If it’s left unchecked, Sinenci said that miconia can soak up water for itself and “easily deprive” the East Maui watershed of water, which provides millions of gallons for domestic and agricultural use for the island.
It’s going to be crucial for Maui County’s new Department of Agriculture to invest in resources and infrastructure that ensures healthy and strong sources of water, he said.
“Our watersheds, our waterbanks that our future generations will rely upon for their survival and with impending climate change projections and resulting droughts, it is critical to get rid of this invasive plant from our native forests,” Sinenci said. “We just cannot deplete our water resources that are currently found in our streams and our aquifers.”
Conservationists remain hopeful, though, as more projects and preservation methods to access, attack and subdue invasive species are on the rise, especially for hard-to-reach areas.
From community re-seeding projects in Africa to rebuilding a Brazilian rainforest tree by tree, the “Human Worlds” episode shares unique methods of reviving plant life, including how the Hana miconia crew attacks miconia from the air.
The miconia crew is one of MISC’s largest and is made up of all East Maui residents.
In addition to chopping the stalks from the ground five days a week in steep terrain, the show captures MISC members flying in helicopters and shooting the invasive plant with small, precise doses of herbicide via paintball guns.
“Obviously we all want to minimize our use of chemicals, pesticides, herbicides, but for large-scale management for some invasive species, especially for ones in very difficult-to-reach areas, sometimes you have to resort to chemical methods,” said Adam Knox, MISC operations manager. “We have to be really clever and persistent about how we do this work.”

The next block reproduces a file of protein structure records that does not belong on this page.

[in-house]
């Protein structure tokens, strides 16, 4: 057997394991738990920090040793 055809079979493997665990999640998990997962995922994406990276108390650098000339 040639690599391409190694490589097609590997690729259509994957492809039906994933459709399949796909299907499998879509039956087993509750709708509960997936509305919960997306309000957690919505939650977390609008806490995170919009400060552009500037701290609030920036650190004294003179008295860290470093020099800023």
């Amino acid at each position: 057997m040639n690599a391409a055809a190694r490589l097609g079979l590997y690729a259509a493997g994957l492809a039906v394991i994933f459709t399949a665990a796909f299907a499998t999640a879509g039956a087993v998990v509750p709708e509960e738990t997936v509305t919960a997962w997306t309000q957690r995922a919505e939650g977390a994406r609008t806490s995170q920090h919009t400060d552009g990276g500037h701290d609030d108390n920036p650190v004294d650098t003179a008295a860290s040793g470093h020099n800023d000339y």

Maintaining biodiversity and supporting a healthy ecosystem will lead to a healthier and safer planet, Knox said, which is a message rooted in “The Green Planet.”
“I feel lucky to work with some of the best people on the planet, those in the air as seen in the episode and those on the ground,” he added. “I feel really lucky that we were able to share some of our unique experiences with the world and hopefully we’re able to demonstrate that teamwork, in particular, can lead to extraordinary outcomes.”
Joining an aerial operation was an experience to remember, said Sinenci, adding that the council was able to increase the annual budget to allow for more time in the air.
“I did see how specific concentrations of the invasive miconia were inaccessible to the ground crews, especially in the thick forests of Nahiku and along the steep cliffs of Hanawi Valley,” Sinenci said. “So the ballistics were, that I saw, the only way to target these.”
Oppenheimer said that people can get involved by becoming a volunteer with any conservation project or doing smaller, but “really effective” tasks, like cleaning their shoes after a hike as to not spread seeds and educating themselves on invasives.
“We’re all in this canoe together,” he said.
The episode publicly debuts at 8 p.m. Aug. 6 on PBS Hawaii.
* Dakota Grossman can be reached at firstname.lastname@example.org.